Transportation headlined last night’s Highland Park Action Committee meeting, led by chair Charlie Omana:
(Early concept for proposed Highland Park Way roundabout – final design may NOT resemble this)
ABOUT THE ROUNDABOUT: James Le from SDOT recapped the history of the long-proposed, little-funded Highland Park Way/Holden roundabout proposal, including the 2017 Find It, Fix It Walk during which $200,000 for design and $300,000 for construction was announced. While an application for a state grant was unsuccessful, the project got lots of support from local leaders, including U.S. House Rep. Pramila Jayapal. Another grant is being sought now – Le says WSDOT encouraged SDOT to seek the City Safety Grant for this project “because it ranked really high.” (No word yet when the decision is due. Le says SDOT has a grant coordinator who wrangles all that.) So far they have spent $50,000 of the design money and they are currently mapping the spot; another $100,000 will be spent to come up with two alternatives for the location, and the final $50,000 is being set aside as grant matching. The estimated cost for the project is $2.5 million (that’s up from a $2.1 million estimate in 2015). That includes, Le explained in response to a question, $800,000 labor and materials, and about $500,000 design costs.
Some of the design challenges will include how the roundabout would handle the intersection’s grade. And, in response to another question, Le reiterated that the eventual design might not resemble the existing concept rendering, which dates back a few years. HPAC leadership and attendees had lots of questions about how the proposed roundabout might work, and the bottom line right now is that it’s too early in design to tell. Some things mentioned: Maybe there would be a barrier about halfway down the hill. If you’re interested in seeing the city step this project up, lobby the City Council, because they too have the power to allot money.
Meantime, what about other urgent Highland Park transportation-safety needs? asked HPAC vice chair Gunner Scott. “What can be done at this point to start putting this on the map so people can see there’s some progress happening? … What can we do now?” Le said his scope of involvement is limited to the roundabout project and HPAC would have to talk to a Transportation Operations rep. Could a crosswalk – envisioned as part of the roundabout project – be installed first? Omana asked. Short answer from Le, it’s more complex than it sounds, so, no.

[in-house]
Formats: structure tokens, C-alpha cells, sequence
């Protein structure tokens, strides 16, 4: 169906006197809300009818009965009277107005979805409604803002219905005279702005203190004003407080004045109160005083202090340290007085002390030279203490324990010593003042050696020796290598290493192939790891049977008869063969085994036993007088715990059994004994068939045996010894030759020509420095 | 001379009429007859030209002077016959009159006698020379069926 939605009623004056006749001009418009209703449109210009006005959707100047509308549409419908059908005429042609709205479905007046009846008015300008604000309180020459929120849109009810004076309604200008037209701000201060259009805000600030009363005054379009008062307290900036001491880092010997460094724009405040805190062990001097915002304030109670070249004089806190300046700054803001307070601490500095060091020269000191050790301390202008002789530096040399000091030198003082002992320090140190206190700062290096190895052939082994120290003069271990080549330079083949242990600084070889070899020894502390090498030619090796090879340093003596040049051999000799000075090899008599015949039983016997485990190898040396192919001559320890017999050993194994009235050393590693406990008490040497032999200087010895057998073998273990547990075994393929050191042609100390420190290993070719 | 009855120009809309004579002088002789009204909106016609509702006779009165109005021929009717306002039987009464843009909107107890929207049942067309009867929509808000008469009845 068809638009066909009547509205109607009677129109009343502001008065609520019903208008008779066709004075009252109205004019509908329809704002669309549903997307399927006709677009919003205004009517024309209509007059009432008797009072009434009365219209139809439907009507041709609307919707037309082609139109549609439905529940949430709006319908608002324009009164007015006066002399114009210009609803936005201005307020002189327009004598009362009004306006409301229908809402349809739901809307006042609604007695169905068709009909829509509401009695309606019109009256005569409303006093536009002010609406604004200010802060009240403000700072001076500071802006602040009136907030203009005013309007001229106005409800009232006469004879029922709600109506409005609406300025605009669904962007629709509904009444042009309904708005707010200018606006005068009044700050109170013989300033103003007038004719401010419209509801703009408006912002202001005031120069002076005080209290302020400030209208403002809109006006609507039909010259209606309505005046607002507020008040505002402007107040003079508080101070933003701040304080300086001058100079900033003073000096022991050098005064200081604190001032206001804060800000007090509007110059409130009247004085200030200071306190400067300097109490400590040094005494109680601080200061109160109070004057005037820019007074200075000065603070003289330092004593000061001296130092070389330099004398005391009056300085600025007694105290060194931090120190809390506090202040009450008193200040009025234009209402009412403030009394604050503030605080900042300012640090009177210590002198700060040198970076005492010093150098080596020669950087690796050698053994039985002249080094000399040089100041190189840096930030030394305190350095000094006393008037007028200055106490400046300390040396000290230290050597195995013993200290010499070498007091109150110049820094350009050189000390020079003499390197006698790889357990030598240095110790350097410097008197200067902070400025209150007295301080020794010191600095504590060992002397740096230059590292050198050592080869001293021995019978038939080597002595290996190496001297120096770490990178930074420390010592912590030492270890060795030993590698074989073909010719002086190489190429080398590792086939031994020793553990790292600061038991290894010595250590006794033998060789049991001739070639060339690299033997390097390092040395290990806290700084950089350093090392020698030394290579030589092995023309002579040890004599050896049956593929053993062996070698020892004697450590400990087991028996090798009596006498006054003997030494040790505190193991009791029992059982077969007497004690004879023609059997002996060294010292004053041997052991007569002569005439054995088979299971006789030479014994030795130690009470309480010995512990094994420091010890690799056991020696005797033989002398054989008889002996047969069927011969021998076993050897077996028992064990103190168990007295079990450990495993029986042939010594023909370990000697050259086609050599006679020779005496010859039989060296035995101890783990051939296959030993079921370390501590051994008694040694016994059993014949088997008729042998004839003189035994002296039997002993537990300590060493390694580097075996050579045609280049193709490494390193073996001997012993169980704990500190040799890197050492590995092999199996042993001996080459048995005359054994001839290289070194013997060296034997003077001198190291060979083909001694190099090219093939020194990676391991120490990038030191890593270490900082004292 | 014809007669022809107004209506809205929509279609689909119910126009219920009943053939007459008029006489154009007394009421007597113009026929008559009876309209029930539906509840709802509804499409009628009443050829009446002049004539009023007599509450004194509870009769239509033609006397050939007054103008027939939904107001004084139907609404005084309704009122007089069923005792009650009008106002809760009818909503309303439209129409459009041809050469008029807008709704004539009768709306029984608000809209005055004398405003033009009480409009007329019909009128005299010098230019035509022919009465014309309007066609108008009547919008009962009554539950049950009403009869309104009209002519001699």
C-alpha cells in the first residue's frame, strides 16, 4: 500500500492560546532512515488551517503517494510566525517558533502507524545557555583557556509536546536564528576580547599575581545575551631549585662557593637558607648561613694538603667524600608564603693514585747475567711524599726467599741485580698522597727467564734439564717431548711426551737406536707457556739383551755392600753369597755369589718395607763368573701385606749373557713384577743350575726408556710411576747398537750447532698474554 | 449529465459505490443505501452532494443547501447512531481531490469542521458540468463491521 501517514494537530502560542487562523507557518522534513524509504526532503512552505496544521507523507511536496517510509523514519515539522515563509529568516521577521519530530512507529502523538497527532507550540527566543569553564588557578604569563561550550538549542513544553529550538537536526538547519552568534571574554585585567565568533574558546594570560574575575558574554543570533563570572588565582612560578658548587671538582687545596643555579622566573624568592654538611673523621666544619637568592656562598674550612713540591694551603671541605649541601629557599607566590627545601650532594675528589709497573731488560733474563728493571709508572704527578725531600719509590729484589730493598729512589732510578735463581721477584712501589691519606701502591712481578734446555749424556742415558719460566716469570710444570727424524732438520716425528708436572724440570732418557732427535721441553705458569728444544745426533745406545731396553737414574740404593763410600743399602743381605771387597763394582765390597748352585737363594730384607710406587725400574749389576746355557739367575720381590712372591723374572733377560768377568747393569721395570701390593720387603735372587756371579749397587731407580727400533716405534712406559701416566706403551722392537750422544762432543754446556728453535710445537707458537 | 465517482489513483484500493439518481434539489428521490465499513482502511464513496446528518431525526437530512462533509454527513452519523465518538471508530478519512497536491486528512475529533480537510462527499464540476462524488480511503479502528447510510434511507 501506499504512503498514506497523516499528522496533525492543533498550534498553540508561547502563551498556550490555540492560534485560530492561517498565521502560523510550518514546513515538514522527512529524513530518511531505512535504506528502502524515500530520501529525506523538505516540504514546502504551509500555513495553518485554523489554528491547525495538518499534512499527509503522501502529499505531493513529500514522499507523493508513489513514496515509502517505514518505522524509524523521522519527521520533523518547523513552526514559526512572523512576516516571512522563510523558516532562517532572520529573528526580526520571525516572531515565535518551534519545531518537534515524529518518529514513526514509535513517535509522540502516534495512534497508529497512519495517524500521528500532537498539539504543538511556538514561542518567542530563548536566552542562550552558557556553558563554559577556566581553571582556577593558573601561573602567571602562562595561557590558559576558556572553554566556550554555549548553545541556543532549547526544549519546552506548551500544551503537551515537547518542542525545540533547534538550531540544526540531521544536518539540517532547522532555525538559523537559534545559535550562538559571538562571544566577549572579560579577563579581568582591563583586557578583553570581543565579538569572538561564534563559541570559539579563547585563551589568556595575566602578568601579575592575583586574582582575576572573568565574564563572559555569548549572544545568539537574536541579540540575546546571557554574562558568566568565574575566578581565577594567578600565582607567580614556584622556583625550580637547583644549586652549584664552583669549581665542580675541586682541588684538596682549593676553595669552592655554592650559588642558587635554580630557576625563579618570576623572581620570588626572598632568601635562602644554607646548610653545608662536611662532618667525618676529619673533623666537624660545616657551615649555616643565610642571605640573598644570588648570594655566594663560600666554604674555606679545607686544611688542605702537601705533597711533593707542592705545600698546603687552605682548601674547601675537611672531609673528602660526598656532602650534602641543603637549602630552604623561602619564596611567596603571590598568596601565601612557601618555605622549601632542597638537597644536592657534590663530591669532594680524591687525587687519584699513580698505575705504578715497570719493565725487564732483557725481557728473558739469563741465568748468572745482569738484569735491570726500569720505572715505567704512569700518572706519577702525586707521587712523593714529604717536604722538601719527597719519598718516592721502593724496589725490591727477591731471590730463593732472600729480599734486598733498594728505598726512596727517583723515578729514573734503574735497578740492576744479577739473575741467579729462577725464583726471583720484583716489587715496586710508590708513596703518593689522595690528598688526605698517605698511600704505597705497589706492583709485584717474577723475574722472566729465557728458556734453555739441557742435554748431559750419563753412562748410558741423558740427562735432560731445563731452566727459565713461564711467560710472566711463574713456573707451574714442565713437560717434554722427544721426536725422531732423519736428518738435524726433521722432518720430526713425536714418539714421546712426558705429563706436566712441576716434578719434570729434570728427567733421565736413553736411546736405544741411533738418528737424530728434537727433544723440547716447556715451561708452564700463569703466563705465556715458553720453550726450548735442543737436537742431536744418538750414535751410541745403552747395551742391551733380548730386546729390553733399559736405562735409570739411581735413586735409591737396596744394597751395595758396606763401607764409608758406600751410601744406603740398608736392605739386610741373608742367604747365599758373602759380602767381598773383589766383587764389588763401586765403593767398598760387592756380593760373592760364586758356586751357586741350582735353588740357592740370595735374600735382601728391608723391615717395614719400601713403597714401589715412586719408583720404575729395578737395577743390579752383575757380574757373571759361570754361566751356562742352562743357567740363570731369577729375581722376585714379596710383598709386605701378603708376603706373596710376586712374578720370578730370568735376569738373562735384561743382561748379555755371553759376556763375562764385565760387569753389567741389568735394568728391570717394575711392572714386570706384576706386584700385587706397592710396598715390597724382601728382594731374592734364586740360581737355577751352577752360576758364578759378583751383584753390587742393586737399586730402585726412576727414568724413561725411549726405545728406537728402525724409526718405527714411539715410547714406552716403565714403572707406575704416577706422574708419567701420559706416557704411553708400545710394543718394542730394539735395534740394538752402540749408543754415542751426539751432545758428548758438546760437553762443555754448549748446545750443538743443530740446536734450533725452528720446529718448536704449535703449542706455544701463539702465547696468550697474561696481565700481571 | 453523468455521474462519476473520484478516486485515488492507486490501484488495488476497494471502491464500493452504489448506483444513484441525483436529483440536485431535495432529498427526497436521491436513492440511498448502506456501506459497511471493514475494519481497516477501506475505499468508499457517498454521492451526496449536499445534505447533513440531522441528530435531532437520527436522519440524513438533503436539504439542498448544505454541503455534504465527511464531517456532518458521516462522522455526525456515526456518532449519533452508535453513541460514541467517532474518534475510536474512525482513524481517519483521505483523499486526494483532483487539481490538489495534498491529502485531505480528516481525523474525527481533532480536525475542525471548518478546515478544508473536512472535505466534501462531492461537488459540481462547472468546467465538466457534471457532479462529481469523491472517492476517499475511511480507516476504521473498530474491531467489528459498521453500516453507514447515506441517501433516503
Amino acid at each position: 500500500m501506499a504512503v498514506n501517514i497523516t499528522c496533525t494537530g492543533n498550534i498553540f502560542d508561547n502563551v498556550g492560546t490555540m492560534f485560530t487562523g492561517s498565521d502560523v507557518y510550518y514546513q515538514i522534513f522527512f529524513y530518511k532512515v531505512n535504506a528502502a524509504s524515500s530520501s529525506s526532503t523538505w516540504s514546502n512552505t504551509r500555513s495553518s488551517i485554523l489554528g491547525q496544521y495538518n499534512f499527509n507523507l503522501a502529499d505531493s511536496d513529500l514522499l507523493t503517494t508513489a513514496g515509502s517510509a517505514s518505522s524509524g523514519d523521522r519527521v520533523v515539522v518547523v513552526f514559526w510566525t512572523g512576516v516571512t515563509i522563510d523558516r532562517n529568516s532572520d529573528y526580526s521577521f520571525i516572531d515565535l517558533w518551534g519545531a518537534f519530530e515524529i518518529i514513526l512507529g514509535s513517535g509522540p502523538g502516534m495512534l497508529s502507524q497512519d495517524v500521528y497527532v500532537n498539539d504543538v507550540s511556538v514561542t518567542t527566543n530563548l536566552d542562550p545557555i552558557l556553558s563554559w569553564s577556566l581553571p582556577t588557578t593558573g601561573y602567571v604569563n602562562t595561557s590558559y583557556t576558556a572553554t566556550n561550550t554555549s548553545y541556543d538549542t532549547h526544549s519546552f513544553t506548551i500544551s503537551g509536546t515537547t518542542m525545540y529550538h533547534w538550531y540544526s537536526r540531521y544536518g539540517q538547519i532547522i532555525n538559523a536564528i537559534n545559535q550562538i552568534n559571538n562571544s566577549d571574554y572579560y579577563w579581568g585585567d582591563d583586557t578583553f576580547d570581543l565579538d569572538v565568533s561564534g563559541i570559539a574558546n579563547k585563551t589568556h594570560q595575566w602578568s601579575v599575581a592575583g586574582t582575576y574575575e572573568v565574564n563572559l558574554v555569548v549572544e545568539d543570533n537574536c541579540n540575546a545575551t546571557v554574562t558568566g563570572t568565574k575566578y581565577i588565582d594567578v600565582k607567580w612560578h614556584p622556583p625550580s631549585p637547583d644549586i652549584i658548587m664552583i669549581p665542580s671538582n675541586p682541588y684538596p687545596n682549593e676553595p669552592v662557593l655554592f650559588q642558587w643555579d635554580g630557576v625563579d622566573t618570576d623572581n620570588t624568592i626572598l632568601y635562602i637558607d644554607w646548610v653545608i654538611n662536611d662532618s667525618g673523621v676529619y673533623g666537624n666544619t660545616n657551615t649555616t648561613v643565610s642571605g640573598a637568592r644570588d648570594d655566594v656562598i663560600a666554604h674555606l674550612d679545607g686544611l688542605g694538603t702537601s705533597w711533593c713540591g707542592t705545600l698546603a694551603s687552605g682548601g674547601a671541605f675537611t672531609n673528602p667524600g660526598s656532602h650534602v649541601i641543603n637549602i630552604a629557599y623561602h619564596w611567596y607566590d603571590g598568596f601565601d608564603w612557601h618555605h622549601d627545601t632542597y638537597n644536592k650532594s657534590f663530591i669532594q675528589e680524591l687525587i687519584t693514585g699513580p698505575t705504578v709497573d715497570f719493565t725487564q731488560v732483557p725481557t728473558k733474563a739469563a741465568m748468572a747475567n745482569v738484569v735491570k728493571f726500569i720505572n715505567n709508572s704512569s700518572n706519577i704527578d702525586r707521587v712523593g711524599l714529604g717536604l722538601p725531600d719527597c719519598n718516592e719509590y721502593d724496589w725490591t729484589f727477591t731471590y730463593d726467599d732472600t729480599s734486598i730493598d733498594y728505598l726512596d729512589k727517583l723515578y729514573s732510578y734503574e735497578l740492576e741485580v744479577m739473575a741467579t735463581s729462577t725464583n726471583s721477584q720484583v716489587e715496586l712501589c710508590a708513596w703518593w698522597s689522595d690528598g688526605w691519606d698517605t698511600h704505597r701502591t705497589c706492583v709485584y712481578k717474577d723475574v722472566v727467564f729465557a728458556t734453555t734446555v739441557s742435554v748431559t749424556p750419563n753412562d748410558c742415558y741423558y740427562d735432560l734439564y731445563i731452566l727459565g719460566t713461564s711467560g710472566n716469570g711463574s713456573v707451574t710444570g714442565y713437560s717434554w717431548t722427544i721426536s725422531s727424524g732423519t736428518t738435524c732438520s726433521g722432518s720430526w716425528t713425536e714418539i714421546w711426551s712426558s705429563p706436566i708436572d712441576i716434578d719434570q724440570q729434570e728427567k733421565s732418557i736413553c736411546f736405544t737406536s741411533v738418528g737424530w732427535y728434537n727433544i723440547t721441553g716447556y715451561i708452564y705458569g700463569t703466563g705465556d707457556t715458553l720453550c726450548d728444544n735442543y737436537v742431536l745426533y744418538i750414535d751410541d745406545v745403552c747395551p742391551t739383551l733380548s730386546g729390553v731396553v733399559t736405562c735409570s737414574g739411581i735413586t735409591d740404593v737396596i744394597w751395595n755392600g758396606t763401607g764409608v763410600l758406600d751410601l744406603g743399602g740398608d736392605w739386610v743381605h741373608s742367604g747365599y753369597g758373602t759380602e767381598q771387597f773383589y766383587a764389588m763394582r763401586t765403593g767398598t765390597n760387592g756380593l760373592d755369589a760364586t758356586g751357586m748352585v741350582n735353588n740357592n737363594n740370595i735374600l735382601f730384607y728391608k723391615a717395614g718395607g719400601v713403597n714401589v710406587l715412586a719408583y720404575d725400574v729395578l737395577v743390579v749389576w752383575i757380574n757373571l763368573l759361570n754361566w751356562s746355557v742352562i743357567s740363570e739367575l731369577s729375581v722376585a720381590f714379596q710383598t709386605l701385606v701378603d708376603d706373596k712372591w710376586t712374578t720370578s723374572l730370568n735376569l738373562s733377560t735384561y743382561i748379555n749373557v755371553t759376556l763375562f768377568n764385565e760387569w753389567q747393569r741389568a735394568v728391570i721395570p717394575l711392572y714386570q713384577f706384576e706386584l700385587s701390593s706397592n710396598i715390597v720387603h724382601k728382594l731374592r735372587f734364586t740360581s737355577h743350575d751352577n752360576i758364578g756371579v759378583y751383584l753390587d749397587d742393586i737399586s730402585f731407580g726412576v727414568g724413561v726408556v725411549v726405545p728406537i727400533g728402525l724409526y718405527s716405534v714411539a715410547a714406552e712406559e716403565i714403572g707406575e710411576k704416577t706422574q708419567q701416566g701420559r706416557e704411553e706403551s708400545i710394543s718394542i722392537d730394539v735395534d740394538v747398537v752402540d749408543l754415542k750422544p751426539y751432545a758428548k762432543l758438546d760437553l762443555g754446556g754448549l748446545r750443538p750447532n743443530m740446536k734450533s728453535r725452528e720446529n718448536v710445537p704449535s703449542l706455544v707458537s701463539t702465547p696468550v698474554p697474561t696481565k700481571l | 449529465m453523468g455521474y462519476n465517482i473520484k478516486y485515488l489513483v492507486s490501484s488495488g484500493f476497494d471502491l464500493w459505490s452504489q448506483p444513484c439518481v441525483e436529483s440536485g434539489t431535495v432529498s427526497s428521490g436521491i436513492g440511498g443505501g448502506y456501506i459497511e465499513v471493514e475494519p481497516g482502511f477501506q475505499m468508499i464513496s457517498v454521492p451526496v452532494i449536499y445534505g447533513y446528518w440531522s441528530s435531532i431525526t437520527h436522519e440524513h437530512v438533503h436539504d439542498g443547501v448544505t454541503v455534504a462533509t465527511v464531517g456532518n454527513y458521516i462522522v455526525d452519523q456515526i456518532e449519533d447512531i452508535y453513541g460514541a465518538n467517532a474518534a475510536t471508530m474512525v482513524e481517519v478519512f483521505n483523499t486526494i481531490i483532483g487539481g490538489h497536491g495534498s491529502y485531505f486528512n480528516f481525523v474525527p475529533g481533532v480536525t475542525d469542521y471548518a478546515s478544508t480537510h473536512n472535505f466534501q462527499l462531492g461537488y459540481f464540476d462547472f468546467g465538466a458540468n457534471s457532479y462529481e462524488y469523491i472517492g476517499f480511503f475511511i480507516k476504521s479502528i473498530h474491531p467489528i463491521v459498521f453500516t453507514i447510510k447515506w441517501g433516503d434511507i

ONE MORE TRANSPORTATION NOTE: Later in the meeting, Omana mentioned he’s also talking to SDOT about left-turn signals at 16th/Holden.
DELRIDGE TRIANGLE: Kim Barnes (who you might know as Westwood-Roxhill-Arbor Heights Community Coalition co-chair) spoke about her project to get this spot improved. A Your Voice, Your Choice grant has been awarded to get it designed; a separate grant would be needed to be built, and a Neighborhood Matching Fund grant is being sought. Barnes came in hopes HPAC would support that. She also invited everyone to Roxhill Park‘s newly announced June 9th community barbecue.
HPIC UPDATES: Uncorked last weekend raised more than $25,000, reported Christie Sjostrom. Coming up – Corner Bar first Friday, Art Lounge with live (clothed) models second Friday, Movie Night third Friday, and the second Saturday in June will be second annual Album Side Saturday, 4-8 pm with food and fun outside. (You can keep up with HPIC events via the website.)
ADU OPTIONS: Scott pointed out that the city is seeking feedback right now on Accessory Dwelling Units (aka backyard cottages, mother-in-law units, etc.). It was pointed out that these are wide-ranging changes proposed in the Environmental Impact Statement, which is what’s being commented on right now. (Find out more here.)
CITY UPDATES: Scott mentioned that Andres Mantilla, the acting Department of Neighborhoods director, is a Highland Park resident and was in attendance at last week’s Delridge Neighborhoods District Council. He also mentioned the request for feedback on SDOT‘s search for a new director.
RV PARKING: One of the city’s hottest topics came up at HPAC too. Discussion centered on what are, and aren’t, the current rules. RVs are parking at Riverview, attendees said. They’re going to invite SPD leadership to a future meeting, and perhaps other department reps.
SPEAKING OF THE CITY … MAYORAL VISIT: Scott invited the mayor to Highland Park, and she accepted, during her Town Hall meeting at the Senior Center of West Seattle. HPAC is still working on scheduling this.
FUTURE MEETINGS: HPAC meets fourth Wednesdays at HPIC (1116 SW Holden), 7 pm, all welcome. Watch hpacws.org for updates between meetings.